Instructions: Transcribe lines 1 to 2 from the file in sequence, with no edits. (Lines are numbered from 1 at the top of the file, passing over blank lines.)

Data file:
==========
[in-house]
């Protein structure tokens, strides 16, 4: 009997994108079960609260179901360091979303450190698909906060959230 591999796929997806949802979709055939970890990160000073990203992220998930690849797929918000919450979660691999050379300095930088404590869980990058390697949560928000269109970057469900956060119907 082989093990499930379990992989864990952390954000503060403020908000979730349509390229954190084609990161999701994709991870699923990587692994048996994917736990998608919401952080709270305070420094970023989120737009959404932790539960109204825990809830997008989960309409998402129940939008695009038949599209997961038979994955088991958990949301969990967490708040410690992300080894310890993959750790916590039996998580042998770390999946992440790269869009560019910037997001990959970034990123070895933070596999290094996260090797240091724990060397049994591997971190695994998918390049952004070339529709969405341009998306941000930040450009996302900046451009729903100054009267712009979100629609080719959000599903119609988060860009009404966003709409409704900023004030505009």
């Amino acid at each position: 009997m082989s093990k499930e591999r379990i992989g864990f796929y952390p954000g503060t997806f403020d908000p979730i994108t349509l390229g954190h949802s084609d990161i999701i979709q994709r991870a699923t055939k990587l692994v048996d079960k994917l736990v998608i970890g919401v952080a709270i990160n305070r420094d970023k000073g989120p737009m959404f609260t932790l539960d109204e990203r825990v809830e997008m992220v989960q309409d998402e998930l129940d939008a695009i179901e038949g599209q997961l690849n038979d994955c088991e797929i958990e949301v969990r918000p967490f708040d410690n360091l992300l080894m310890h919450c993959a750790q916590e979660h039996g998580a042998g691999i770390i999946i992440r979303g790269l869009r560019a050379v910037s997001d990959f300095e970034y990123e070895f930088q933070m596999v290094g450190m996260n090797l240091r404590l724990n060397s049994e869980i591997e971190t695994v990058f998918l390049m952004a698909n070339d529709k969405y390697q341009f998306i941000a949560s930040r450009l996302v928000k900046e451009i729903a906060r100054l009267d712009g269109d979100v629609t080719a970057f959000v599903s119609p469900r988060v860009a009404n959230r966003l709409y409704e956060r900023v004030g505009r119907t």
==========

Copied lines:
[in-house]
């Protein structure tokens, strides 16, 4: 009997994108079960609260179901360091979303450190698909906060959230 591999796929997806949802979709055939970890990160000073990203992220998930690849797929918000919450979660691999050379300095930088404590869980990058390697949560928000269109970057469900956060119907 082989093990499930379990992989864990952390954000503060403020908000979730349509390229954190084609990161999701994709991870699923990587692994048996994917736990998608919401952080709270305070420094970023989120737009959404932790539960109204825990809830997008989960309409998402129940939008695009038949599209997961038979994955088991958990949301969990967490708040410690992300080894310890993959750790916590039996998580042998770390999946992440790269869009560019910037997001990959970034990123070895933070596999290094996260090797240091724990060397049994591997971190695994998918390049952004070339529709969405341009998306941000930040450009996302900046451009729903100054009267712009979100629609080719959000599903119609988060860009009404966003709409409704900023004030505009």